John W. Leonard
|John William Leonard|
|Born||January 25, 1890
|Died||October 26, 1974(aged 84)|
|Allegiance||United States of America|
|Service/branch||United States Army|
|Years of service||1915-1952|
|Commands held||9th Armored Division
20th Armored Division
2nd Armored Division
XVIII Airborne Corps
|Awards||Distinguished Service Cross
Distinguished Service Medal
Early years and World War I
John William Leonard was born on January 25, 1890 in Toledo, Ohio as a son of Dennis and Anastasia Leonard. He graduated from the United States Military Academy in 1915, as part of "the class the stars fell on", a famous class of West Point, from which Dwight D. Eisenhower or Omar N. Bradley graduated. Many years later Dwight D. Eisenhower would introduce to John to wife.
His first war service was at Mexico – United States border. Then, in May 1918, he was sent as a member of the 6th Infantry Regiment of the 5th Infantry Division within American Expeditionary Forces to the France.
Reaching the rank of Major, Leonard commanded a Battalion of the 6th Infantry Regiment during Battle of Saint-Mihiel and Meuse-Argonne Offensive. For his bravery on the battlefield near the village of Romagne-sous-Montfaucon, Major Leonard was promoted to the rank of Lieutenant Colonel and decorated with the Distinguished Service Cross, Purple Heart French Legion of Honor, Croix de Guerre with Palm and French Fourragère.
Distinguished Service Cross citation
His official Distinguished Service Cross citation reads:
- General Orders: War Department, General Orders No. 37 (1919)
- Action Date: October 14, 1918
- Name: John William Leonard
- Service: Army
- Rank: Lieutenant Colonel
- Regiment: 6th Infantry Regiment
- Division: 5th Division, American Expeditionary Forces
- Citation: The President of the United States of America, authorized by Act of Congress, July 9, 1918, takes pleasure in presenting the Distinguished Service Cross to Lieutenant Colonel (Infantry), [then Major] John William Leonard (ASN: 0-3840), United States Army, for extraordinary heroism in action while serving with 6th Infantry Regiment, 5th Division, A.E.F., near Romagne, France, 14 October 1918. Lieutenant Colonel Leonard personally led the assaulting wave in an attack under severe shell and machine-gun fire from the front arid flanks. Upon reaching the objective he directed the organization of the position, and by his example of fearlessness rallied his men and kept his line intact.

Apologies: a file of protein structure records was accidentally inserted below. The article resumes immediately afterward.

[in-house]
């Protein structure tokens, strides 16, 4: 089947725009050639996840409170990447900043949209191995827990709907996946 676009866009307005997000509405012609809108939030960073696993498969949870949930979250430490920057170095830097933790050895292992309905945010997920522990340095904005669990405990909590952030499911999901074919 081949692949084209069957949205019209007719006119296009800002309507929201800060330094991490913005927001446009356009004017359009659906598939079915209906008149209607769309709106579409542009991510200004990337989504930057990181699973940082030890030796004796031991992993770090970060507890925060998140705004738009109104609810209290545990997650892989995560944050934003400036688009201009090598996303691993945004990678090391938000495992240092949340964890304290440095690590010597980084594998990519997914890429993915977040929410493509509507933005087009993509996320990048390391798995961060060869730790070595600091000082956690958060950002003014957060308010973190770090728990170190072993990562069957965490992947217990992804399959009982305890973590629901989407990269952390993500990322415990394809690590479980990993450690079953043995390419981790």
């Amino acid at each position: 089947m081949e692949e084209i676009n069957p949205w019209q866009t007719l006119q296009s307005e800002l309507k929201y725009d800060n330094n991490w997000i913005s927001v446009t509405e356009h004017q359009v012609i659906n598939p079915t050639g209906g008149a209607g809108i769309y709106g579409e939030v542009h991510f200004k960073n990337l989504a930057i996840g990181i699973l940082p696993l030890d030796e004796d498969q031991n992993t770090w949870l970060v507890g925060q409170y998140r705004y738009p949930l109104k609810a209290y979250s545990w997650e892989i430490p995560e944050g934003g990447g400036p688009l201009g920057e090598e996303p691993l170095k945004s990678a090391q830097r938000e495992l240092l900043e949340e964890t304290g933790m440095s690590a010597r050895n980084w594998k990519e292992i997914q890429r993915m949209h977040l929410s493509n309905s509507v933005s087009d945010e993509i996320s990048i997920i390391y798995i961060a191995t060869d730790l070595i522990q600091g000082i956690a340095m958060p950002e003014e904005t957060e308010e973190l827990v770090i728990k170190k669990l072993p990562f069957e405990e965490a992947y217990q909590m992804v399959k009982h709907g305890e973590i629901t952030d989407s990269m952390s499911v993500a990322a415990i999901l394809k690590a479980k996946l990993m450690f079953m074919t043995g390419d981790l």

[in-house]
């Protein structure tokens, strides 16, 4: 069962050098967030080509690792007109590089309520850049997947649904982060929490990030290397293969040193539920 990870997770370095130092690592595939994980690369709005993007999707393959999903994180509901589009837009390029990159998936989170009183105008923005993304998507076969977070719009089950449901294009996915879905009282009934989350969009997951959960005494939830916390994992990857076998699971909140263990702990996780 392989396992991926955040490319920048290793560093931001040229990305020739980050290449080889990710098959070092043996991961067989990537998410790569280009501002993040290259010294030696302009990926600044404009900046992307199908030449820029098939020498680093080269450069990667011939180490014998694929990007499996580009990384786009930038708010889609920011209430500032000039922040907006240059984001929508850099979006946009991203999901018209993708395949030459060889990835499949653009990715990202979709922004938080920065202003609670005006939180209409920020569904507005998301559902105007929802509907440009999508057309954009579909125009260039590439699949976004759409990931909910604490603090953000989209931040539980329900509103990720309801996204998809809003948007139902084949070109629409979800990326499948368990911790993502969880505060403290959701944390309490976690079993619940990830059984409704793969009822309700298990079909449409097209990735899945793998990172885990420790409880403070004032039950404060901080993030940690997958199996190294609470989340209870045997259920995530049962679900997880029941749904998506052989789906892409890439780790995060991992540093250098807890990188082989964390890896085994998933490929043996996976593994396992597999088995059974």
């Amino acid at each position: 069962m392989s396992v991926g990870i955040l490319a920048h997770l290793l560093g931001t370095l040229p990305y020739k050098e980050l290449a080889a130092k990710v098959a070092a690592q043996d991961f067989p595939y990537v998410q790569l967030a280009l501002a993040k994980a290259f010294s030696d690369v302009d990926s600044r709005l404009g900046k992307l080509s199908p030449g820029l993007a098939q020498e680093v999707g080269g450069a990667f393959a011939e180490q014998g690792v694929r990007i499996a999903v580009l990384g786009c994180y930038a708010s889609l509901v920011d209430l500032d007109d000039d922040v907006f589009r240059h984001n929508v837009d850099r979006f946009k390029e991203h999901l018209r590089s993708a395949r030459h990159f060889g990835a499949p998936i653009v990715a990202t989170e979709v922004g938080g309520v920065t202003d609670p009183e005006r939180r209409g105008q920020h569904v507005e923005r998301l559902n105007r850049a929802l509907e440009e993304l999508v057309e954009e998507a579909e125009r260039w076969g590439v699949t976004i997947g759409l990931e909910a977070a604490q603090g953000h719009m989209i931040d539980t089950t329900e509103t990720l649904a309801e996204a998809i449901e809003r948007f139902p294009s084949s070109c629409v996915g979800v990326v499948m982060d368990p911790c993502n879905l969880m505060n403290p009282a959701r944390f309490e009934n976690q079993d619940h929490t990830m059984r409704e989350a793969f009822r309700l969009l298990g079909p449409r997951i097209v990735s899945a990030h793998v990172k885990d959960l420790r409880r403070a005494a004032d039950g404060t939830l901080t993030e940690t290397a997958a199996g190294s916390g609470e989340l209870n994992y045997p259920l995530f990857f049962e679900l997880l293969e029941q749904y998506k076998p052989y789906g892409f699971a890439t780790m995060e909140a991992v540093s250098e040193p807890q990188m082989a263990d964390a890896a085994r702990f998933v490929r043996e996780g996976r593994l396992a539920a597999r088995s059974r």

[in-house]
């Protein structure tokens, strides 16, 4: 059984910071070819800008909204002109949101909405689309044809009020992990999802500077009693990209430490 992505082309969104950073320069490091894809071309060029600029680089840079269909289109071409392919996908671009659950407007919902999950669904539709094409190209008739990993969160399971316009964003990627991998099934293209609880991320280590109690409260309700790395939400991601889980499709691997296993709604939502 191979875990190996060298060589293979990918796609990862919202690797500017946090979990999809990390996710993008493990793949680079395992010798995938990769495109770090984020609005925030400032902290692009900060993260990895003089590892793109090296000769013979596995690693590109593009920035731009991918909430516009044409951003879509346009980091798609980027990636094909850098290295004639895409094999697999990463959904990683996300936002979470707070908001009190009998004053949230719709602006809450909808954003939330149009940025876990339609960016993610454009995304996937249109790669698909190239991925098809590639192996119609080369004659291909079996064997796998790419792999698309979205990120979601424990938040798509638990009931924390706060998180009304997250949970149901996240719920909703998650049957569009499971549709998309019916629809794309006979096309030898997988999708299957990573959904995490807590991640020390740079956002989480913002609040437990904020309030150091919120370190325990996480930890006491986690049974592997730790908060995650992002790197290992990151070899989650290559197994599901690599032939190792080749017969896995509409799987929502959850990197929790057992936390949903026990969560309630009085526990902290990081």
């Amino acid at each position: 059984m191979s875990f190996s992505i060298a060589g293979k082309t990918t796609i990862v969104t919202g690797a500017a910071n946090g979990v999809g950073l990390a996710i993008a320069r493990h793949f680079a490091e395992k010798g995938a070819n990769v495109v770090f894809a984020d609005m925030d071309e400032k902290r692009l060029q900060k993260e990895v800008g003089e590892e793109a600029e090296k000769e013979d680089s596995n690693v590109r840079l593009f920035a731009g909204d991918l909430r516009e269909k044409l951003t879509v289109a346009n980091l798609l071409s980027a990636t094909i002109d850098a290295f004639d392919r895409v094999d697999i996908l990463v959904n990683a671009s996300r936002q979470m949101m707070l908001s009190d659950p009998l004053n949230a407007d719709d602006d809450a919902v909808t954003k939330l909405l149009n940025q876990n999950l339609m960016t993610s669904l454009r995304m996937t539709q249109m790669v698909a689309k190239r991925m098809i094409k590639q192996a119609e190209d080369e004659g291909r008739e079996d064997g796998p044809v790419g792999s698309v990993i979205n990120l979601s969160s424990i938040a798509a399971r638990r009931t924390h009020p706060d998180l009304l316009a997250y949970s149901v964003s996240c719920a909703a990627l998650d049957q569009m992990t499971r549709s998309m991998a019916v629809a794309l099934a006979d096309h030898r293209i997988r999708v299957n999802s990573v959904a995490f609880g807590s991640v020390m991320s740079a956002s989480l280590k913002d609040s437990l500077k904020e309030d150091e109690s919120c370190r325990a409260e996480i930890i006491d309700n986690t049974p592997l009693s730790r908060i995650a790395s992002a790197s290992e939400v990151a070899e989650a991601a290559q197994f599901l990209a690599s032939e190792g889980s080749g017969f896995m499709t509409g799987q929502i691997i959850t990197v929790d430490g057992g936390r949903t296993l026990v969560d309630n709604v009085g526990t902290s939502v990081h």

After the war, Leonard stayed in Europe for occupation duties until October, 1921. Then he served on various posts including a posting to Tientsin China 1933-1936. In 1936, Leonard was appointed an Instructor for Maryland National Guard and stayed in this capacity until 1940. Then he spent some time on the staff of the 2nd Infantry Division under command of Major general James Lawton Collins.
Second World War
During the year 1941, Leonard was promoted to the capacity of the commanding officer of the 6th Armored Infantry Regiment, which was now a part of the 1st Armored Division under the command of Major general Bruce Magruder. During this time, 6th Armored Infantry Regiment was stationed with whole 1st Armored Division at Fort Knox in Kentucky. Leonard was promoted to the rank of Brigadier general on June 20, 1942.
During the summer of 1942 Brigadier general Leonard was put in command of the newly activated 9th Armored Division at Fort Riley, Kansas. In this capacity, Leonard replaced Major general Geoffrey Keyes at the end of September, 1942. On October 27, 1942, Leonard got his second star, when he was promoted to the rank of Major general.
Leonard continued as its commander until the end of the war, when he became commander of the 20th Armored Division. During the period between the wars, he served as commandant of the Armor School from 1946, and as military attaché in the United Kingdom from 1948. In 1950 he was promoted to Lieutenant General and commanded both the V Corps and XVIII Airborne Corps. He retired from the army in 1952.
Lieutenant General Leonard´s ribbon bar:
John W. Leonard as a West Point cadet.
John W. Leonard as a Major during World War I after he received his Distinguished Service Cross.